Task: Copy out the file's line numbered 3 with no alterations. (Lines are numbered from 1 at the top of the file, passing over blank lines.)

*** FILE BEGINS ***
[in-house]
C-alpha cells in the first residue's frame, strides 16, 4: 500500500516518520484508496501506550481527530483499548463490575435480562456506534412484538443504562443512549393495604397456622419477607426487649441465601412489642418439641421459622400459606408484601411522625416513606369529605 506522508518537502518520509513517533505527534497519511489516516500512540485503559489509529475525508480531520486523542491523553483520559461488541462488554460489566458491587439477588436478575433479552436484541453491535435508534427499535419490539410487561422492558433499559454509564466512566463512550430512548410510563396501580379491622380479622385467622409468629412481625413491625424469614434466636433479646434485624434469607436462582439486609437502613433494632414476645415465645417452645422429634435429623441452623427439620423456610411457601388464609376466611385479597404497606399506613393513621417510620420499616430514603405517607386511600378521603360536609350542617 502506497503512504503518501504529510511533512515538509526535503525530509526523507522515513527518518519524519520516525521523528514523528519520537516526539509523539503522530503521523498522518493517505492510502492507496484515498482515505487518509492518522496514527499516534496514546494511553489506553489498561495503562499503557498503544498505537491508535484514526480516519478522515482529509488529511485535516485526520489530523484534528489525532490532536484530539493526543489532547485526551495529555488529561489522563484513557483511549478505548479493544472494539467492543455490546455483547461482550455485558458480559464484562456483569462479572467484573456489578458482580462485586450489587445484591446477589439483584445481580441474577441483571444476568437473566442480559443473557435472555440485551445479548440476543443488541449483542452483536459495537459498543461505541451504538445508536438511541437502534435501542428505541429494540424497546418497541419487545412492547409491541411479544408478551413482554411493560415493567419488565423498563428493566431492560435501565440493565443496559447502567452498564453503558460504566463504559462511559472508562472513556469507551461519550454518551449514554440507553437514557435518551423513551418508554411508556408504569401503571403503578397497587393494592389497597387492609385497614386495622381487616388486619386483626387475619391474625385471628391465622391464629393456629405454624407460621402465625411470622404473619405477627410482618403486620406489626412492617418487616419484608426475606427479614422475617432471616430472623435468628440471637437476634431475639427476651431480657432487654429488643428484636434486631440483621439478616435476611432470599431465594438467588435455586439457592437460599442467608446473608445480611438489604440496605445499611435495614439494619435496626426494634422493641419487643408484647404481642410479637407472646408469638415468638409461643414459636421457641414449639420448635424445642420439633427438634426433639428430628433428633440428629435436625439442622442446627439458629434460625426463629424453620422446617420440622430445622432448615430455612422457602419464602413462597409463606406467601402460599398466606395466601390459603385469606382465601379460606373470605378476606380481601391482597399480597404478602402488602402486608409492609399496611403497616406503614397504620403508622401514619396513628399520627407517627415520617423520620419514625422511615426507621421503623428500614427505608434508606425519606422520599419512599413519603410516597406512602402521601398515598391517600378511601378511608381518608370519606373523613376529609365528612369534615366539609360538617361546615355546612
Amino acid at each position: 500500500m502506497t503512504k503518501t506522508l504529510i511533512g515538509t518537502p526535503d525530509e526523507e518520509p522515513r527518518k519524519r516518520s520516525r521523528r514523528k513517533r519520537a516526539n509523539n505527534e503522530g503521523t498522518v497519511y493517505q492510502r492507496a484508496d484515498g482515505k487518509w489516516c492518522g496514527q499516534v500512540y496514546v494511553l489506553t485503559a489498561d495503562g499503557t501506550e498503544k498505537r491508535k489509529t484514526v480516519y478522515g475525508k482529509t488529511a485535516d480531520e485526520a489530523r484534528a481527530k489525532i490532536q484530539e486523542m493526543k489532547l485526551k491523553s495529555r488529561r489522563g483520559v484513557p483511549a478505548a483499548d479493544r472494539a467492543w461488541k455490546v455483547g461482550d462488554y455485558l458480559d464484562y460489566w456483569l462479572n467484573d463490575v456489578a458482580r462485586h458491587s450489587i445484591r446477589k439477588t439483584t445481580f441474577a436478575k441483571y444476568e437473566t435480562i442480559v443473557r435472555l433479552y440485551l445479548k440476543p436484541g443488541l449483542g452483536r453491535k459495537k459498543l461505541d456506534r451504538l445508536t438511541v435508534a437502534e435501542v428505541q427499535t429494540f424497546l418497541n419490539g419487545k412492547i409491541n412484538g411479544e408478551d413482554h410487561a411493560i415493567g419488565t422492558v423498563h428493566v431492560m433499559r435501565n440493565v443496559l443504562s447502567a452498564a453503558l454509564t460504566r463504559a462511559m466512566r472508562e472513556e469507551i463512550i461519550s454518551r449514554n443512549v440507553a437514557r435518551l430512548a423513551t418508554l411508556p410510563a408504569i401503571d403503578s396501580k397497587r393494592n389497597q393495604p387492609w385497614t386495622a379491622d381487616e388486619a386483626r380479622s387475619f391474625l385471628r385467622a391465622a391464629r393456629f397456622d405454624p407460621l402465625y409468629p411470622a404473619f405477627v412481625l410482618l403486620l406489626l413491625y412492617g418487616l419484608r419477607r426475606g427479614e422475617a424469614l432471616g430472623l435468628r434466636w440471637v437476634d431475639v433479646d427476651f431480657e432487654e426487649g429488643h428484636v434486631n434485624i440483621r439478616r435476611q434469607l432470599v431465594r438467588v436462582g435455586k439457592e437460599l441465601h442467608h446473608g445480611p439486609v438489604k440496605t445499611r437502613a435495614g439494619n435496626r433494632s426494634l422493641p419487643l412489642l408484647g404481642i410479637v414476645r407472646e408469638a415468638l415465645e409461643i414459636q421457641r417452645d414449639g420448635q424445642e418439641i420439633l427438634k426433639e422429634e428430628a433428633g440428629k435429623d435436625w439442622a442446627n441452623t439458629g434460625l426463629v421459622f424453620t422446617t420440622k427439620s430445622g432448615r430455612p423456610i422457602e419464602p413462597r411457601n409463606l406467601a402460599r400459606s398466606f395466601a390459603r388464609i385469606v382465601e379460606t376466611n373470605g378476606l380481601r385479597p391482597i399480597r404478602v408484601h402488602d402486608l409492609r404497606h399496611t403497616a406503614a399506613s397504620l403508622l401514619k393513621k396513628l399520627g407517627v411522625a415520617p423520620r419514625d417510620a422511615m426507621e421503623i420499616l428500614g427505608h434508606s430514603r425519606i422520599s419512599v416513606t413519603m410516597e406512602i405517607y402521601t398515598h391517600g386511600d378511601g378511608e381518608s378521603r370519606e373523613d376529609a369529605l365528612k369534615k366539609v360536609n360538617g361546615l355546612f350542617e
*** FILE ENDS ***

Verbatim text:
Amino acid at each position: 500500500m502506497t503512504k503518501t506522508l504529510i511533512g515538509t518537502p526535503d525530509e526523507e518520509p522515513r527518518k519524519r516518520s520516525r521523528r514523528k513517533r519520537a516526539n509523539n505527534e503522530g503521523t498522518v497519511y493517505q492510502r492507496a484508496d484515498g482515505k487518509w489516516c492518522g496514527q499516534v500512540y496514546v494511553l489506553t485503559a489498561d495503562g499503557t501506550e498503544k498505537r491508535k489509529t484514526v480516519y478522515g475525508k482529509t488529511a485535516d480531520e485526520a489530523r484534528a481527530k489525532i490532536q484530539e486523542m493526543k489532547l485526551k491523553s495529555r488529561r489522563g483520559v484513557p483511549a478505548a483499548d479493544r472494539a467492543w461488541k455490546v455483547g461482550d462488554y455485558l458480559d464484562y460489566w456483569l462479572n467484573d463490575v456489578a458482580r462485586h458491587s450489587i445484591r446477589k439477588t439483584t445481580f441474577a436478575k441483571y444476568e437473566t435480562i442480559v443473557r435472555l433479552y440485551l445479548k440476543p436484541g443488541l449483542g452483536r453491535k459495537k459498543l461505541d456506534r451504538l445508536t438511541v435508534a437502534e435501542v428505541q427499535t429494540f424497546l418497541n419490539g419487545k412492547i409491541n412484538g411479544e408478551d413482554h410487561a411493560i415493567g419488565t422492558v423498563h428493566v431492560m433499559r435501565n440493565v443496559l443504562s447502567a452498564a453503558l454509564t460504566r463504559a462511559m466512566r472508562e472513556e469507551i463512550i461519550s454518551r449514554n443512549v440507553a437514557r435518551l430512548a423513551t418508554l411508556p410510563a408504569i401503571d403503578s396501580k397497587r393494592n389497597q393495604p387492609w385497614t386495622a379491622d381487616e388486619a386483626r380479622s387475619f391474625l385471628r385467622a391465622a391464629r393456629f397456622d405454624p407460621l402465625y409468629p411470622a404473619f405477627v412481625l410482618l403486620l406489626l413491625y412492617g418487616l419484608r419477607r426475606g427479614e422475617a424469614l432471616g430472623l435468628r434466636w440471637v437476634d431475639v433479646d427476651f431480657e432487654e426487649g429488643h428484636v434486631n434485624i440483621r439478616r435476611q434469607l432470599v431465594r438467588v436462582g435455586k439457592e437460599l441465601h442467608h446473608g445480611p439486609v438489604k440496605t445499611r437502613a435495614g439494619n435496626r433494632s426494634l422493641p419487643l412489642l408484647g404481642i410479637v414476645r407472646e408469638a415468638l415465645e409461643i414459636q421457641r417452645d414449639g420448635q424445642e418439641i420439633l427438634k426433639e422429634e428430628a433428633g440428629k435429623d435436625w439442622a442446627n441452623t439458629g434460625l426463629v421459622f424453620t422446617t420440622k427439620s430445622g432448615r430455612p423456610i422457602e419464602p413462597r411457601n409463606l406467601a402460599r400459606s398466606f395466601a390459603r388464609i385469606v382465601e379460606t376466611n373470605g378476606l380481601r385479597p391482597i399480597r404478602v408484601h402488602d402486608l409492609r404497606h399496611t403497616a406503614a399506613s397504620l403508622l401514619k393513621k396513628l399520627g407517627v411522625a415520617p423520620r419514625d417510620a422511615m426507621e421503623i420499616l428500614g427505608h434508606s430514603r425519606i422520599s419512599v416513606t413519603m410516597e406512602i405517607y402521601t398515598h391517600g386511600d378511601g378511608e381518608s378521603r370519606e373523613d376529609a369529605l365528612k369534615k366539609v360536609n360538617g361546615l355546612f350542617e